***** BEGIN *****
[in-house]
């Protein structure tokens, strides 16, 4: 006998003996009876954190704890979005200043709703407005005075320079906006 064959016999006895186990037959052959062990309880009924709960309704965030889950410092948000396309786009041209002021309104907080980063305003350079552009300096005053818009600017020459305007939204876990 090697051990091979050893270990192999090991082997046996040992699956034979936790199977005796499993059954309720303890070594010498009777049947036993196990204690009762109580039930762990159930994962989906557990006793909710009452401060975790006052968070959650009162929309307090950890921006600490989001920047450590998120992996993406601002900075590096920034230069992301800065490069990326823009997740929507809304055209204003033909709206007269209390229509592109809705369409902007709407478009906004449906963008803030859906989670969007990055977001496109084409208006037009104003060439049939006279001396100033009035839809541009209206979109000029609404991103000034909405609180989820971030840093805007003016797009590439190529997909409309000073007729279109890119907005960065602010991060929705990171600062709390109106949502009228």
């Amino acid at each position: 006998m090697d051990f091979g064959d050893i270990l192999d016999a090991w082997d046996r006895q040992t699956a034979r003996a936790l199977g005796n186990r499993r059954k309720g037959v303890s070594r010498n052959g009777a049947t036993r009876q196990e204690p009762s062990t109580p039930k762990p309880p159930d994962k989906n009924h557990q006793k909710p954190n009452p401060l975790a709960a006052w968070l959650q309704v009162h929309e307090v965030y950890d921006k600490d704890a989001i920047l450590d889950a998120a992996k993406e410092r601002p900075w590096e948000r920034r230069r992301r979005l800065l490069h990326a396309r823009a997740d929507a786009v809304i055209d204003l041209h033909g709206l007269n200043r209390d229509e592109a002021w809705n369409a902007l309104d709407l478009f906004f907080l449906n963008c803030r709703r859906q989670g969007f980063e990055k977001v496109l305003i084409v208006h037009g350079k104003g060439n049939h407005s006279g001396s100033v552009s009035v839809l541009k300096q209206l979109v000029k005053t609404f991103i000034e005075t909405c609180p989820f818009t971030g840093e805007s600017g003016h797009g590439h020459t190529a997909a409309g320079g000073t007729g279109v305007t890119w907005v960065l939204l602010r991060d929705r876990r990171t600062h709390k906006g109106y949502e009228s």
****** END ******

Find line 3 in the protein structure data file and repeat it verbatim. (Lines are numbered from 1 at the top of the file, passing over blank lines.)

């Amino acid at each position: 006998m090697d051990f091979g064959d050893i270990l192999d016999a090991w082997d046996r006895q040992t699956a034979r003996a936790l199977g005796n186990r499993r059954k309720g037959v303890s070594r010498n052959g009777a049947t036993r009876q196990e204690p009762s062990t109580p039930k762990p309880p159930d994962k989906n009924h557990q006793k909710p954190n009452p401060l975790a709960a006052w968070l959650q309704v009162h929309e307090v965030y950890d921006k600490d704890a989001i920047l450590d889950a998120a992996k993406e410092r601002p900075w590096e948000r920034r230069r992301r979005l800065l490069h990326a396309r823009a997740d929507a786009v809304i055209d204003l041209h033909g709206l007269n200043r209390d229509e592109a002021w809705n369409a902007l309104d709407l478009f906004f907080l449906n963008c803030r709703r859906q989670g969007f980063e990055k977001v496109l305003i084409v208006h037009g350079k104003g060439n049939h407005s006279g001396s100033v552009s009035v839809l541009k300096q209206l979109v000029k005053t609404f991103i000034e005075t909405c609180p989820f818009t971030g840093e805007s600017g003016h797009g590439h020459t190529a997909a409309g320079g000073t007729g279109v305007t890119w907005v960065l939204l602010r991060d929705r876990r990171t600062h709390k906006g109106y949502e009228s």